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All,

Given a problem statement, when I start of with the analysis and design, I tend to think too much about the various functionalities associated with the task (sometimes not even mentioned in the task). My point is, I get diverted from the main task at hand thinking about various scenarios that I should consider while coding and this tends to demotivate me because I am often very confused in the end. What approach should I take in this case since thinking a lot on all possible scenarios comes naturally and I only try hard not to.

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4 Answers

up vote 5 down vote accepted

What you appear to be describing is a problem in defining your scope. My advise is as follows:

  1. By all means think about all the different possible tasks, you may well come up with some useful additional features. Write headings for all the different ideas you've had, but nothing more than headings.

  2. Review and prioritise the headings. Some at the bottom can probably be lost, concentrate on the functionality requested.

  3. Expand the top headings into their sub-tasks until you have tasks that are only a few hours or days long each.

  4. Review these with the person requesting the change (possibly before expanding the detail if the person is non-technical).

  5. Begin work on the top task and continue downwards, producing prototypes and demonstrations (if not releases) at regular intervals for review with the requester.

  6. Add to and review your task list between task completions; more tasks will always result from user reviews, and some may become obsolete.

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That's an awesome advice !! Thanks :) –  darkie15 Oct 15 '10 at 3:02
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Instead of thinking about everything at once, use a top-down approach.

So think: 'what does this program do on the highest level possible?'

Example: if you're writing a piece of code to take a string array and manipulate each string somehow, you'd code this first:

public ICollection<string> DoHighLevelStuff(ICollection<string> items)
{
    for(int i=0; i<items.Count; ++i)
        item = DoLowLevelStuff(item);

    return items;
}

and worry about exactly how the lower-level methods work later.

I take this approach naturally, but some people can't help doing the opposite.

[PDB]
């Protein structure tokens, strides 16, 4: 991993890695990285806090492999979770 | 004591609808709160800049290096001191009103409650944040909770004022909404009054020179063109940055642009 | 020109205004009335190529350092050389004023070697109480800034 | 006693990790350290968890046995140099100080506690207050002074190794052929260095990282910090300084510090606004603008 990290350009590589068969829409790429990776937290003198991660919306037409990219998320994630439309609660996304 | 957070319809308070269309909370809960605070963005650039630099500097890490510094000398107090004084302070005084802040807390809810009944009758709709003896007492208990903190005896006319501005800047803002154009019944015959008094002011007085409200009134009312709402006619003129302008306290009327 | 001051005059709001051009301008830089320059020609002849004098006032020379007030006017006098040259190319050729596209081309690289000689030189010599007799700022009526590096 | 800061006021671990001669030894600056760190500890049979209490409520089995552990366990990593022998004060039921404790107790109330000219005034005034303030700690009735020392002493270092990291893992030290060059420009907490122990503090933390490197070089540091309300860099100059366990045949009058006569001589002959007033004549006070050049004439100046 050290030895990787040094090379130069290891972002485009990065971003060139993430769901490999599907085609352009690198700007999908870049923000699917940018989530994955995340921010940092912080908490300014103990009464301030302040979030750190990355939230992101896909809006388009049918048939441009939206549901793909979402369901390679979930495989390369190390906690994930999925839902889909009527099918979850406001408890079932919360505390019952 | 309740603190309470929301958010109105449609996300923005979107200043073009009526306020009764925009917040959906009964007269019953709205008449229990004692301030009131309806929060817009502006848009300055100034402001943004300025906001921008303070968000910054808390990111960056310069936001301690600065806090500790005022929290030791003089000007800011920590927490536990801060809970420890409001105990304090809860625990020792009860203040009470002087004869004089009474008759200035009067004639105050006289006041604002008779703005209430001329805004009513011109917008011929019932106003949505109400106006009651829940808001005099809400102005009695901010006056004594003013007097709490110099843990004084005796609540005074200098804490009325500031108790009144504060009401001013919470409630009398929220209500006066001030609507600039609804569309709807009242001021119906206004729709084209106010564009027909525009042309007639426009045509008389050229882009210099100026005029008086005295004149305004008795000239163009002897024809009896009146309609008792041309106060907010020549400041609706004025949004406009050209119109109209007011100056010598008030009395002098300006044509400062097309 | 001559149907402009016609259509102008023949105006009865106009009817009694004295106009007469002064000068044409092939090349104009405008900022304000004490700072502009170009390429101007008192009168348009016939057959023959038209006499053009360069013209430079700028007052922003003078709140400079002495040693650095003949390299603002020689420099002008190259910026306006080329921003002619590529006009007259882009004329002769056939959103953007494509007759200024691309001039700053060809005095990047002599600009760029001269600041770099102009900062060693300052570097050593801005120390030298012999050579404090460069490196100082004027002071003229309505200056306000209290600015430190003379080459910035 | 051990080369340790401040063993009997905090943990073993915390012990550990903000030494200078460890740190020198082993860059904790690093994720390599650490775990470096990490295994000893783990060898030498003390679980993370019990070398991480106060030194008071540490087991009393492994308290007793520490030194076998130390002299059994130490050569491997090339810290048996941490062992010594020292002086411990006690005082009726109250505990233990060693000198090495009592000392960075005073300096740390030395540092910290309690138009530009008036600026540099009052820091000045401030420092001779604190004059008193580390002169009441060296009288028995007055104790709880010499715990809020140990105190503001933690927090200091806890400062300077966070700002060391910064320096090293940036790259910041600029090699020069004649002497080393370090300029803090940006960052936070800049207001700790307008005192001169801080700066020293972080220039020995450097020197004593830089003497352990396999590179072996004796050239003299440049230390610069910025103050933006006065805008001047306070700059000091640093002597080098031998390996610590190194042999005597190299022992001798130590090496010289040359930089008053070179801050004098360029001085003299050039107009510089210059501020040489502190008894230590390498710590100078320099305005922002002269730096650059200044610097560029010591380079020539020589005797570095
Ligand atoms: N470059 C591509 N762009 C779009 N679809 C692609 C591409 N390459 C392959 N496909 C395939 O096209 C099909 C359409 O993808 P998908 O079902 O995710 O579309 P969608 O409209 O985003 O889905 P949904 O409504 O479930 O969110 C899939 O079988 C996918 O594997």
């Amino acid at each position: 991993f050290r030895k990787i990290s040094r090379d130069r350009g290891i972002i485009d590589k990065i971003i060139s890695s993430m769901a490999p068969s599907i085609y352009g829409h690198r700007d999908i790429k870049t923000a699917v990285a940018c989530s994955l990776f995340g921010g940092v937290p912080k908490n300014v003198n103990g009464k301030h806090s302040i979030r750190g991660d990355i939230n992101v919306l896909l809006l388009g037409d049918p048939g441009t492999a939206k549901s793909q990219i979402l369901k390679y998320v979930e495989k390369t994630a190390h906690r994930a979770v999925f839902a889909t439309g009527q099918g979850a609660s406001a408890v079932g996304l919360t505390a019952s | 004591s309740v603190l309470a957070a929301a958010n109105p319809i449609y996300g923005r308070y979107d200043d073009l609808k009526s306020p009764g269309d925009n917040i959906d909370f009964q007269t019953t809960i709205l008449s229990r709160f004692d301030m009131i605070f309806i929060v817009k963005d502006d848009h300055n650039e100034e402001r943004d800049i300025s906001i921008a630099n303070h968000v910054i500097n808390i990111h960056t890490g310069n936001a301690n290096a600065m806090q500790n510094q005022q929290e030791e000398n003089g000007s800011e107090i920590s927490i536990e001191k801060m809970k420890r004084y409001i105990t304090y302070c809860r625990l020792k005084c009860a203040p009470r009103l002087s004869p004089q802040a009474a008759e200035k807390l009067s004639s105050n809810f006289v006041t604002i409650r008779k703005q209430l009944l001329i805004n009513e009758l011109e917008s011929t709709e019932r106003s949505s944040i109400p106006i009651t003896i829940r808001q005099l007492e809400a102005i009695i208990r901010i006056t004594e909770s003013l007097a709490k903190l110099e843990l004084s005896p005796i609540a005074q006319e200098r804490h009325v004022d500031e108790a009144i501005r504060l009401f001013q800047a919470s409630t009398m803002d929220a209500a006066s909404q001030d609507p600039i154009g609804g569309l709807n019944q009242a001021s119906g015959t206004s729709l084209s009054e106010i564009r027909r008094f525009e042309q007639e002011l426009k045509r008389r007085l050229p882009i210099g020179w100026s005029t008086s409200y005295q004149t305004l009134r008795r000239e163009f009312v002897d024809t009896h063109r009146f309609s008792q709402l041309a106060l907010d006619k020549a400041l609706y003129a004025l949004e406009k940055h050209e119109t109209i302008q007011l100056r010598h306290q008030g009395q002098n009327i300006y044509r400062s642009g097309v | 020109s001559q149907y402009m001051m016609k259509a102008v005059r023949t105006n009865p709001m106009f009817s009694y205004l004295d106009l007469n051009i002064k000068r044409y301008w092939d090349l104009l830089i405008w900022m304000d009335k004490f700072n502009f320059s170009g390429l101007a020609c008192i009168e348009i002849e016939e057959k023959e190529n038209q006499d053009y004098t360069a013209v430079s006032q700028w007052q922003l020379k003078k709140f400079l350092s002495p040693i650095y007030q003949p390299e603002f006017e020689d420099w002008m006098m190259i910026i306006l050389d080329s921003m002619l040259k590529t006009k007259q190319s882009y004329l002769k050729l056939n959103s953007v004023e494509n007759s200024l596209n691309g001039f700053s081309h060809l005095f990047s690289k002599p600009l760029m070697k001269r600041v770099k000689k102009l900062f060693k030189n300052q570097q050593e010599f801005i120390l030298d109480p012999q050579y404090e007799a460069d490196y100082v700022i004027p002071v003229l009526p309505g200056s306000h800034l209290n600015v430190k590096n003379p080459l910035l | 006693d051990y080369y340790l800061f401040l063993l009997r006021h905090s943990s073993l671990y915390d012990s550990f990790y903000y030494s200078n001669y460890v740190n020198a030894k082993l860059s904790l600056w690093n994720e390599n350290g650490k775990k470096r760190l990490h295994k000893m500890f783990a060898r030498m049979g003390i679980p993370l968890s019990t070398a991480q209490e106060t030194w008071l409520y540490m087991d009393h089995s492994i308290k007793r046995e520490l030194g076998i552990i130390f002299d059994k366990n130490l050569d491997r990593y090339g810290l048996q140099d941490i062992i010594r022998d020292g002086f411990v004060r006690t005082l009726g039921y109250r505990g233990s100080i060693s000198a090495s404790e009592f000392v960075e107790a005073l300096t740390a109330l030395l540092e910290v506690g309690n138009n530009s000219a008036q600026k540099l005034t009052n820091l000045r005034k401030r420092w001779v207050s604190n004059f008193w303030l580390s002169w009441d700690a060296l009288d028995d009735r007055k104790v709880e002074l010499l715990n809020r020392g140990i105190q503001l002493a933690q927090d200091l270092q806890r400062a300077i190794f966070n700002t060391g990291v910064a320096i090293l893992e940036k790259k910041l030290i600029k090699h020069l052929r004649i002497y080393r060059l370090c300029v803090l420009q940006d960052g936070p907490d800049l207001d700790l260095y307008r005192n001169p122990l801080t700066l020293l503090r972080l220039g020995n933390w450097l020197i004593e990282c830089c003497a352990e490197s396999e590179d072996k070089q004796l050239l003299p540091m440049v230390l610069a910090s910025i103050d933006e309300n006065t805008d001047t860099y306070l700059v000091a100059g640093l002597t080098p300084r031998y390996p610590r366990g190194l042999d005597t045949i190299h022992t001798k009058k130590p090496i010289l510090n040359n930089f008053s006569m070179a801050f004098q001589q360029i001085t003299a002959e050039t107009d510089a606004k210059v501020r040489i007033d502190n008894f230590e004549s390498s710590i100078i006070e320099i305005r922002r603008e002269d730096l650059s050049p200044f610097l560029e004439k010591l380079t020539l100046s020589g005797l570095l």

Note: different problems require different approaches and a bottom-up approach is not neccessarily poor practice.

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I would very strongly advise you to have a good look at Test Driven Design.

Here you start with writing a test for each new piece of functionality. The word "test" here indicates that you test the behaviour of the code by checking if it works as you expect. By writing the test first, you are guaranteed that you start by thinking in how to use your code, instead of how to write it. You then implement enough to make the test pass - i.e. fulfill the requirements, and then add more tests describing more functionality, and more code to make it pass. Repeat until you have all the functionality you need.

I would suggest having a look at http://junit.sourceforge.net/doc/testinfected/testing.htm which describes how to develop a Money class in this way.

I have found the approach VERY helpful especially for libraries. You might too.

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+1 once you have tasted it, you are addicted –  user2567 Oct 13 '10 at 20:48
    
Never knew this. Thanks a lot .. –  darkie15 Oct 15 '10 at 3:04
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You can try thinking in small increments and writing stuff down at each stage.

Start with a requirements document. Think from the end user's perspective. Freeze the requirements. Most importantly write it down in a version controlled document.

Then move on to the functional specification. Think from an architect's perspective. Write down in a separate version controlled document, how each of the requirements will be met. It should describe all user interaction and functionality.

Now move on to the design document. Think from a lead's perspective. Write down the high level design document. This should describe high level modules and clearly spell out the interfaces between the modules. The interfaces must be frozen at this stage.

Now start actual coding. Think from a programmer's perspective. Implement module by module. Focus on one module at a time. Stop coding a module once it adheres to the already frozen interface.

If all goes well, integration shouldn't be too painful.

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Thank you. But yours seemed like a corporate workflow. I want an approach that could be applied to any coding task. –  darkie15 Oct 15 '10 at 3:05
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